23. 23. Combining modules (in MIDI) with control statements MIDI and the Creation of iMUSE 2.2 16-BIT Land, Michael Z. and Peter N. McConnell. Method and Apparatus for Dynamically Composing Music and Sound Effect Using a Computer Entertainment System . US Patent No. 5,315,057. 24 May, 1994.
    24. 24. Super Mario World (Nintendo 1991) (Koji Kondo) 2.2 16-BIT Musical layering technique Mario jumps on Yoshi & gets extra layer of music (SNES).
    25. 25. Legend of Zelda: Ocarina of Time (Nintendo 1999) (Koji Kondo) (N64) <ul><li>Proximity-based algorithms control cross-fades </li></ul>2.3 64-BIT
    26. 26. The Sims (Maxis 2000) <ul><li>Player-input/selectable music </li></ul>2.4 128-BIT
    27. 27. Music driving gameplay elements. New Super Mario Bros (Nintendo DS 2006) (Koji Kondo) 2.5 Mobile
    28. 28. State-of-the-Art Today <ul><li>7.1 to 8.1 surround sound </li></ul><ul><li>Combination of synth with orchestra, choir </li></ul><ul><li>At least 512 channels of sound </li></ul><ul><li>God of War (Gerard Marino, Sony 2006) </li></ul><ul><li>Bioshock (Gary Schymann, 2K 2007) </li></ul>2.6 TODAY
    29. 29. <ul><li>3. Three Fundamental Open </li></ul><ul><li>Problems </li></ul>
    30. 30. Fundamental Problems <ul><li>3.1 Mixing </li></ul><ul><li>3.2 Repetition. Repetition. Repetition (variability!) </li></ul><ul><li>3.3 Adaptability </li></ul><ul><li>Pathology : turning off sound/music, cognitive dissonance (failure of music to respond) </li></ul><ul><li>> reduces immersiveness </li></ul>
    31. 31. 3.1 Mixing Who needs mixing? Chicken Shift (Bally 1984)
    32. 32. Problem: Mixing: Unpredictability, Variability 3.1 Mixing
    33. 33. Problem: Mixing: current state of dynamic range … in a popular film … in a popular game Graphics adapted from those supplied by Rob Bridgett of Swordfish Studios . 3.1 Mixing
    34. 34. Solutions: Real-time Weighted Mixing <ul><li>Weighted permutations </li></ul><ul><ul><li>Predict which sounds can recur without making obvious. </li></ul></ul><ul><li>Example: </li></ul><ul><ul><li>Dialogue, Sound FX A. Sound FX B, player sounds, music, ambience </li></ul></ul><ul><ul><li>If dialogue = “run!”, set parameter to 1 </li></ul></ul><ul><ul><li>If gunshot is coming towards us, set parameter to 2 </li></ul></ul><ul><ul><li>If no action, fade out music and raise ambience </li></ul></ul><ul><ul><li>REQUIREMENT : “intelligent” Engine to predict and set weighting </li></ul></ul>3.1 Mixing
    35. 35. Solution: Location-Based Run-Time Mixing <ul><li>Real-time DSP to adjust sound </li></ul><ul><li>E.g. bottle drop on hard floor of kitchen or in next carpeted room </li></ul><ul><li>Factor in 5.1 surround to adjust real-time panning </li></ul><ul><li>REQUIREMENT : audio engine to pass parameters from game and from player back and forth to engine. </li></ul>3.1 Mixing
    36. 36. 3.2 Variability <ul><li>Problem : Users get bored with hearing same sounds BUT sound designers can’t possibly record enough variations of sounds (time, budget) </li></ul><ul><li>Problem : Users need a new experience every time they play the game (promised by LucasArts’ Euphoria technology) </li></ul><ul><li>Problem : audio not responding to physics </li></ul>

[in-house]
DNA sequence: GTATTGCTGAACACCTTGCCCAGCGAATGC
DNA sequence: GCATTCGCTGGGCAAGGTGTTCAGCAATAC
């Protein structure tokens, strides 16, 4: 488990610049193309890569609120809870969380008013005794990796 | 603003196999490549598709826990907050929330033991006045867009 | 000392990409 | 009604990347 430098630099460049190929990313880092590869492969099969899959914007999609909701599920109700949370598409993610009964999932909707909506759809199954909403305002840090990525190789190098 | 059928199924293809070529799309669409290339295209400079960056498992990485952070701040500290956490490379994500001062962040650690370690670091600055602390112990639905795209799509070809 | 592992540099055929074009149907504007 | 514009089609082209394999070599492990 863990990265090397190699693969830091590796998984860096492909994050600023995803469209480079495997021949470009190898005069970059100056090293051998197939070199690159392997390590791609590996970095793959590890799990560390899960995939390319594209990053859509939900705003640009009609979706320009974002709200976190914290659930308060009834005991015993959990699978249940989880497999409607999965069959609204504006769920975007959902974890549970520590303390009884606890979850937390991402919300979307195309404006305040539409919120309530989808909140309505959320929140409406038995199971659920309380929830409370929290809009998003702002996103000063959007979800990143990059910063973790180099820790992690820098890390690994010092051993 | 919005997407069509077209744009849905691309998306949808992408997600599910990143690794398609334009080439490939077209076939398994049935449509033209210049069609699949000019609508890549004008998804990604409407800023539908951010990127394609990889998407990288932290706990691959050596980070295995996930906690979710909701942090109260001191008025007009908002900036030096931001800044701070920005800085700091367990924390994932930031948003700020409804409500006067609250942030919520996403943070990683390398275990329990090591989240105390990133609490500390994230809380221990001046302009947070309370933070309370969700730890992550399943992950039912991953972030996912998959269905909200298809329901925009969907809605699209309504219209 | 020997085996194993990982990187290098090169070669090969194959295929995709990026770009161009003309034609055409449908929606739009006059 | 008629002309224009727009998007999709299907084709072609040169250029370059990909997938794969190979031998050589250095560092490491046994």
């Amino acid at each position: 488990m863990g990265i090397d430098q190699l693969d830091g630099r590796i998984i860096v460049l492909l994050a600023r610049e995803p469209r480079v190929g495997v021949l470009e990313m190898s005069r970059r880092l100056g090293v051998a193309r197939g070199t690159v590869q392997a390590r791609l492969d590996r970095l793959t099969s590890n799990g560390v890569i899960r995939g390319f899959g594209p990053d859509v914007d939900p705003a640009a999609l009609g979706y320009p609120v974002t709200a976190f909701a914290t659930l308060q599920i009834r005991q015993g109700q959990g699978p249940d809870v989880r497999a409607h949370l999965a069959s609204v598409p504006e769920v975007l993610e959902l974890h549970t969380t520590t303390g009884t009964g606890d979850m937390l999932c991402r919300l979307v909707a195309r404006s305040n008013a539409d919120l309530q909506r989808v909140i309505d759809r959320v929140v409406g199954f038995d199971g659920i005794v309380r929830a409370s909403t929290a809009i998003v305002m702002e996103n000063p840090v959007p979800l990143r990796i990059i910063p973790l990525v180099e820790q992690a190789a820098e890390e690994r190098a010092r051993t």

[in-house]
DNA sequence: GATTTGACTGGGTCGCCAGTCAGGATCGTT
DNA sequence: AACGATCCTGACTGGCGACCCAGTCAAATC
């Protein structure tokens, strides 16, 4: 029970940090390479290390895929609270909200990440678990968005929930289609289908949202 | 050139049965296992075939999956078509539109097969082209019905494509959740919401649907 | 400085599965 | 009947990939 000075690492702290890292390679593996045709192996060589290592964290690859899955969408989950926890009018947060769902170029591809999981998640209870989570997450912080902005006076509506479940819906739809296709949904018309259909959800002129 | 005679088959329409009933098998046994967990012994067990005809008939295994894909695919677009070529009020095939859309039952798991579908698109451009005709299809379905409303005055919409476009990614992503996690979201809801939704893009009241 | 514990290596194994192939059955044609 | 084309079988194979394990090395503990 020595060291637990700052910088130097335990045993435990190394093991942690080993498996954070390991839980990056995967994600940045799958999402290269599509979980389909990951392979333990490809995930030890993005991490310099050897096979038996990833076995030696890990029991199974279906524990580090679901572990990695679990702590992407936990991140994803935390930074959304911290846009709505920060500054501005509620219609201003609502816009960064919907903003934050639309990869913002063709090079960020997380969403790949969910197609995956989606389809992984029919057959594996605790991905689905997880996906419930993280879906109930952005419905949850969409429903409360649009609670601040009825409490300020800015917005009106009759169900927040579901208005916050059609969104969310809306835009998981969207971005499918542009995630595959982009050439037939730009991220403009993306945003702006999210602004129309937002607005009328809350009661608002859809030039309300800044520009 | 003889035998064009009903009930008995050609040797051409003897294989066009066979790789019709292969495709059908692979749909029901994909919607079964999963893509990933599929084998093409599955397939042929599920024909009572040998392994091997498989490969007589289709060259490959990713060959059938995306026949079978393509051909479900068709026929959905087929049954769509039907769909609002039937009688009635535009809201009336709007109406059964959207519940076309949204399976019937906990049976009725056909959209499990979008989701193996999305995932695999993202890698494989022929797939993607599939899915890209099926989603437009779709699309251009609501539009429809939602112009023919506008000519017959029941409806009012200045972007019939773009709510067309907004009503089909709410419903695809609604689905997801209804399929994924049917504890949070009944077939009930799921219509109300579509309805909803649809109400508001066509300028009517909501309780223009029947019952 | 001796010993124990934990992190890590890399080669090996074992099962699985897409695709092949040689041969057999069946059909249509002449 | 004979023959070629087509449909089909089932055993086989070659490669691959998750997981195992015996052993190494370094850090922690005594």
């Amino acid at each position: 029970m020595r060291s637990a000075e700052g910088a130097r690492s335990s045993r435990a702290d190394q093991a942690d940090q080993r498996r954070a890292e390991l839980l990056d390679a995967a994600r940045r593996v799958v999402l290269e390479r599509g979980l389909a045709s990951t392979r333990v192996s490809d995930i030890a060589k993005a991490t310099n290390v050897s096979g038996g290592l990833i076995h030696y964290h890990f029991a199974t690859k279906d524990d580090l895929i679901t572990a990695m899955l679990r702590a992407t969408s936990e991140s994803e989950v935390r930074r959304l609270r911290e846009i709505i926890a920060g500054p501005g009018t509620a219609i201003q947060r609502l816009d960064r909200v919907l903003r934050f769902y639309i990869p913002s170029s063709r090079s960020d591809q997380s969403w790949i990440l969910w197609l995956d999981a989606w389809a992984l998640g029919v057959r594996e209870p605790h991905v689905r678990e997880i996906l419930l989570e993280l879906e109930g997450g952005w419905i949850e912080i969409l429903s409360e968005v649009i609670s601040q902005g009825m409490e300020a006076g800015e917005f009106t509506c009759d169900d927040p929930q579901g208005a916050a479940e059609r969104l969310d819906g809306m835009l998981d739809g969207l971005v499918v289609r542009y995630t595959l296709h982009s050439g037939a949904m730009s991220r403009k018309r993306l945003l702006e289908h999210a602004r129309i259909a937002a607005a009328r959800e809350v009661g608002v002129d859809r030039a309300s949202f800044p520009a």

37. 37. Solution: Granular Synthesis 3.2 Variability
    38. 38. “ Granular” Synthesis <ul><li>“ acoustical quanta ” (Dennis Gabor: 1947 &quot;Acoustical Quanta and the Theory of Hearing.&quot; Nature 159 (1044):591-594.) </li></ul><ul><li>“ sonic quanta ” (Abraham Moles 1968 ”Information Theory and Esthetic Perception”. Urbana: University of Illinois Press.) </li></ul><ul><li>“ particle audio ” (Parker and Behm 2007 ”Generating Audio Textures by Example”, Journal of Game Development, 2007) </li></ul>3.2 Variability
    39. 39. Granular synthesis: Graphic Equivalent 3.2 Variability Input Sample Synthesized Result &quot;Texture Synthesis from Multiple Sources&quot;, by Li-Yi Wei. In SIGGRAPH 2003 Applications and Sketches.
    40. 40. Making a Sound Granular 3.2 Variability Parker and Behm 2007 ”Generating Audio Textures by Example”, Journal of Game Development, 2007
    41. 41. Granular Synthesis Examples <ul><li>Crowd </li></ul><ul><li>Tennis </li></ul><ul><li>Speech </li></ul>3.2 Variability Crowd and speech examples borrowed from Leonard Paul at Vancouver Film School
    42. 42. Granular: Remaining Open Questions <ul><li>What elements in a sound effect can be varied while still maintaining the “ meaning ” of the sound? </li></ul><ul><li>How can we create AI systems that are aware of these potential meanings, and make real-time adjustments to sounds in a game? </li></ul><ul><li>How to develop an “ audio physics engine ”: e.g. footsteps change based on how much player is carrying, etc. </li></ul>3.2 Variability
    43. 43. 3.3 Adaptability Problem : Games are non-linear, unpredictable and very long! A to B: 16 units A to all: 376 units 30 rooms: 11280 units 10 levels: 100K+ units Transitional Units
    44. 44. Solution: Game Audio Algorithms <ul><li>By varying existing individual parameters, we can create algorithms to: </li></ul><ul><ul><li>Write transitions </li></ul></ul><ul><ul><li>Vary compositions </li></ul></ul><ul><ul><li>Create new compositions </li></ul></ul><ul><ul><li>Allow user- generate d content </li></ul></ul>3.3 Adaptability
    45. 45. Variable Musical Parameters <ul><li>Variable tempo </li></ul><ul><li>Variable pitch </li></ul><ul><li>Variable rhythm/metre </li></ul><ul><li>Variable volume/dynamics </li></ul><ul><li>Variable DSP/timbres </li></ul><ul><li>Variable harmony (chordal arrangements, key or mode) </li></ul><ul><li>Variable mixing : from the speaker placement of certain sounds to run-time adjustments of orchestration mix </li></ul>3.3 Adaptability
    46. 46. <ul><li>8. Variable form ( open form ) random structure </li></ul><ul><li>9. Variable form ( branching parameter-based music) </li></ul><ul><li>10. Variable melodies : algorithmic generation </li></ul><ul><li>… in what follows we will focus on these last three </li></ul>3.3 Adaptability